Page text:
Indications and Combination Therapies.
Based on clinical trials with high level of evidence,20,29–34 intravitreal ranibizumab was established as ‘first-line’ treatment for ‘classic’, predominantly ‘classic’ and ‘occult’ neovascular lesions related to AMD. Nevertheless CNV is a multifactorial disease in which angiogenesis, inflammation and other factors are involved. As the pathogenesis of CNV due to AMD is not completely known, it is likely that a monotherapeutic approach may not be fully effective. Combined approaches may not only increase overall efficacy but may also reduce the potential side effects by allowing relatively low doses of drugs needed. Moreover, combination therapies can reduce the risk of compensatory rebound stimulation of non-inhibited pathological pathways when addressing therapy to a single target.35

The Verteporfin plus Ranibizumab for Choroidal Neovascularization in AMD (MONT BLANC) study36 compared the efficacy of a PRN combination of PDT and 0.5 mg of ranibizumab versus PRN ranibizumab monotherapy (both groups received a loading dose of three consecutive monthly injections). At 12 months, vision improved by 4,4 letters in the monotherapy group and 2,5 in the combination group. The combination of PDT and ranibizumab did not imply a reduction of injections needed.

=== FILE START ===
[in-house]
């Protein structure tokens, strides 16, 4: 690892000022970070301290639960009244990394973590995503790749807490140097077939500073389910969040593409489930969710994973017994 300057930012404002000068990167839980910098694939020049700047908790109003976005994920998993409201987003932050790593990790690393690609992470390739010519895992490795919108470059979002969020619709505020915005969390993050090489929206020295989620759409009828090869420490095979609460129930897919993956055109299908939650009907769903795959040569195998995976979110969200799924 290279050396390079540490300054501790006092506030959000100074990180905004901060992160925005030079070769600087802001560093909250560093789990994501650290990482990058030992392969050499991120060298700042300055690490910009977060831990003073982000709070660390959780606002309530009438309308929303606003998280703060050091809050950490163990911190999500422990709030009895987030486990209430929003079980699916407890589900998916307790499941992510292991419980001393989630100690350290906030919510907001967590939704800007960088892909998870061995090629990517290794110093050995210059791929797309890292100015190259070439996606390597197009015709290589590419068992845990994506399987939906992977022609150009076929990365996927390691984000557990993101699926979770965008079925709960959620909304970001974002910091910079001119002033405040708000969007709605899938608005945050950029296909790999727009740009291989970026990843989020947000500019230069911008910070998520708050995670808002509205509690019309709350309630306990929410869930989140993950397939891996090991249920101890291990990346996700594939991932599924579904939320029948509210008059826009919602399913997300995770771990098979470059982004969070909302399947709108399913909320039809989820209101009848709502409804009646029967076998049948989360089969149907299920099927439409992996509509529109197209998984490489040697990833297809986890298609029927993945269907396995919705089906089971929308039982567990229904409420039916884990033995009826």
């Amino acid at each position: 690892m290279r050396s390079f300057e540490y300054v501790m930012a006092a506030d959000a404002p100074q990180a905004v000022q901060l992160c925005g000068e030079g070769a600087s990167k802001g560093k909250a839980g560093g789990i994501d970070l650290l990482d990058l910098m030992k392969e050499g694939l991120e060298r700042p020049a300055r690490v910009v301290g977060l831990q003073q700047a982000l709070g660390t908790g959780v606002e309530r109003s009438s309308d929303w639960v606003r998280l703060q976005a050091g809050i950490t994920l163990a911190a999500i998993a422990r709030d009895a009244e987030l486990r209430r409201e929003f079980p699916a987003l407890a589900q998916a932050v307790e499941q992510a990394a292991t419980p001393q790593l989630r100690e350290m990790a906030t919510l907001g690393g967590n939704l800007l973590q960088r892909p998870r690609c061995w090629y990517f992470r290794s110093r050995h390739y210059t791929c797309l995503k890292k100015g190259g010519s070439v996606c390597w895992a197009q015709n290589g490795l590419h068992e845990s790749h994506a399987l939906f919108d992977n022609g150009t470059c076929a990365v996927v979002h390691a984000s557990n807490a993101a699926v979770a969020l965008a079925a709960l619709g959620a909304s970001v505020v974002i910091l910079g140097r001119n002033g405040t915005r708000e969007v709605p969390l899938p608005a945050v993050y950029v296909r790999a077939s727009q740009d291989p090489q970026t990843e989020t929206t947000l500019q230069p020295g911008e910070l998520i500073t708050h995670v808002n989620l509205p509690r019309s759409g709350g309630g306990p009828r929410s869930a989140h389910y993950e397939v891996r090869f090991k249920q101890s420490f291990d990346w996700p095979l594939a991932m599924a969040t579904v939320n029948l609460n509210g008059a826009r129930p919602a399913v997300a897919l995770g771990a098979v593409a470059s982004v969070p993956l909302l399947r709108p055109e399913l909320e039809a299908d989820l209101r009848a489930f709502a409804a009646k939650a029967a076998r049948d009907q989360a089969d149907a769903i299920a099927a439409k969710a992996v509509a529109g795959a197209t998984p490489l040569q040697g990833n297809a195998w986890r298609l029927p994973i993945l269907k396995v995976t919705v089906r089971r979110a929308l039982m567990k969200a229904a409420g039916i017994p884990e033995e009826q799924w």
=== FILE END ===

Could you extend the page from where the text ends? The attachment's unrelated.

Therefore ranibizumab monotherapy is still the first-line treatment in nAMD leaving the combination only for special cases. Combined therapies have also been used for specific forms of nAMD, such as retinal angiomatous retinal proliferation (RAP) and polypoidal choroidal vasculopathy (PCV), as they are recognised entities that respond differently from the typical CNV seen in nAMD.

Angiomatous Retinal Proliferation
The results obtained in the treatment of RAP with laser photocoagulation, transpupilar thermotherapy and PDT did not show improvements in the disease and therefore their use were not further recommended.37–40 Although there are some interventional cohort studies with a reduced number of patients,41–45 no large randomised and controlled clinical trials had been performed in the treatment of RAP lesions with antiangiogenic drugs. The findings suggest that the outcome is better in patients with early lesions (mean gains in VA of +8 letters)46 versus a limited response in advanced stages, mainly in those associated with pigment epithelial detachment (PED).47

The combination of PDT and anti-VEGF in RAP has been also pointed out. The synergies with both types of treatment could benefit the patient outcomes as PDT would act on mature choroidal new vessels while the anti-VEGF drugs would inhibit the retinal neovascularisation. The results of those studies showed different VA gains, which varies from stabilisation to gains of +15 letters.48–50

In summary, anti-VEGF therapy can maintain and improve vision in early stages of RAP, but requires an important number of retreatments and, lesions generally show a persistent activity despite treatments. It should be noted as a limitation that the studies include small number of patients and most of them have short term follow up. The combination of anti-VEGF drugs with PDT may reduce the number of treatments, stabilising vision in most cases and offering VA gains in some patients.

Polypoidal Choroidal Vasculopathy